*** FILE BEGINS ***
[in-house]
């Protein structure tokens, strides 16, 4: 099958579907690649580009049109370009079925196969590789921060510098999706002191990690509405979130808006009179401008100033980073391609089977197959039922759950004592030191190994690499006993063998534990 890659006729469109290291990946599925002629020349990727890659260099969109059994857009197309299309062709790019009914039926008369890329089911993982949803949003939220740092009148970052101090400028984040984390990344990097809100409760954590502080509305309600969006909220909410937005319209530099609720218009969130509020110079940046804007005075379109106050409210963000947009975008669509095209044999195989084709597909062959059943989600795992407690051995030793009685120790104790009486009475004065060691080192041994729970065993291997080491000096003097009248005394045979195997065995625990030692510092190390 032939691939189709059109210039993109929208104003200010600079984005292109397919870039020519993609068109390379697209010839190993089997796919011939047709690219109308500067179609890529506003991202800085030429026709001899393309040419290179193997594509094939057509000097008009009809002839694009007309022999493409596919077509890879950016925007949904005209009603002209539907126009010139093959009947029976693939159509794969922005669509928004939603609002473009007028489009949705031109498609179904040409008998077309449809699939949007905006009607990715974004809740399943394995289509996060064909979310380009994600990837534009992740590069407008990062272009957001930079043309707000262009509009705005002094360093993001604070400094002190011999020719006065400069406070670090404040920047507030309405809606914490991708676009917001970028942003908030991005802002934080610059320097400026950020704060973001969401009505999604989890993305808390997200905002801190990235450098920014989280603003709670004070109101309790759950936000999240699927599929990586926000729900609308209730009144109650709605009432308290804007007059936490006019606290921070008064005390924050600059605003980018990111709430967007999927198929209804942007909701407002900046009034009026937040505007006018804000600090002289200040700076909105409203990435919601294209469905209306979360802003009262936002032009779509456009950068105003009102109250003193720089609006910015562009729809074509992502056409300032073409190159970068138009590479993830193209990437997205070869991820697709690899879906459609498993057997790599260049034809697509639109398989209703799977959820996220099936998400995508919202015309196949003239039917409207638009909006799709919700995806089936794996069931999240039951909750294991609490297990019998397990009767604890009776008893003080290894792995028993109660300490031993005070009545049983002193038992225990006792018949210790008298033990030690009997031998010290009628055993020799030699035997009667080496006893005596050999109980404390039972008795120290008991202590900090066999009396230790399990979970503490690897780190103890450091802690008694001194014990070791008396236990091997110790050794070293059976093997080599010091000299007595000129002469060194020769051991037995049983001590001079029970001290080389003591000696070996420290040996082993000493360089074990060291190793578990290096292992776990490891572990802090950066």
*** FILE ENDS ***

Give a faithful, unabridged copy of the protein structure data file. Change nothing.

[in-house]
């Protein structure tokens, strides 16, 4: 099958579907690649580009049109370009079925196969590789921060510098999706002191990690509405979130808006009179401008100033980073391609089977197959039922759950004592030191190994690499006993063998534990 890659006729469109290291990946599925002629020349990727890659260099969109059994857009197309299309062709790019009914039926008369890329089911993982949803949003939220740092009148970052101090400028984040984390990344990097809100409760954590502080509305309600969006909220909410937005319209530099609720218009969130509020110079940046804007005075379109106050409210963000947009975008669509095209044999195989084709597909062959059943989600795992407690051995030793009685120790104790009486009475004065060691080192041994729970065993291997080491000096003097009248005394045979195997065995625990030692510092190390 032939691939189709059109210039993109929208104003200010600079984005292109397919870039020519993609068109390379697209010839190993089997796919011939047709690219109308500067179609890529506003991202800085030429026709001899393309040419290179193997594509094939057509000097008009009809002839694009007309022999493409596919077509890879950016925007949904005209009603002209539907126009010139093959009947029976693939159509794969922005669509928004939603609002473009007028489009949705031109498609179904040409008998077309449809699939949007905006009607990715974004809740399943394995289509996060064909979310380009994600990837534009992740590069407008990062272009957001930079043309707000262009509009705005002094360093993001604070400094002190011999020719006065400069406070670090404040920047507030309405809606914490991708676009917001970028942003908030991005802002934080610059320097400026950020704060973001969401009505999604989890993305808390997200905002801190990235450098920014989280603003709670004070109101309790759950936000999240699927599929990586926000729900609308209730009144109650709605009432308290804007007059936490006019606290921070008064005390924050600059605003980018990111709430967007999927198929209804942007909701407002900046009034009026937040505007006018804000600090002289200040700076909105409203990435919601294209469905209306979360802003009262936002032009779509456009950068105003009102109250003193720089609006910015562009729809074509992502056409300032073409190159970068138009590479993830193209990437997205070869991820697709690899879906459609498993057997790599260049034809697509639109398989209703799977959820996220099936998400995508919202015309196949003239039917409207638009909006799709919700995806089936794996069931999240039951909750294991609490297990019998397990009767604890009776008893003080290894792995028993109660300490031993005070009545049983002193038992225990006792018949210790008298033990030690009997031998010290009628055993020799030699035997009667080496006893005596050999109980404390039972008795120290008991202590900090066999009396230790399990979970503490690897780190103890450091802690008694001194014990070791008396236990091997110790050794070293059976093997080599010091000299007595000129002469060194020769051991037995049983001590001079029970001290080389003591000696070996420290040996082993000493360089074990060291190793578990290096292992776990490891572990802090950066």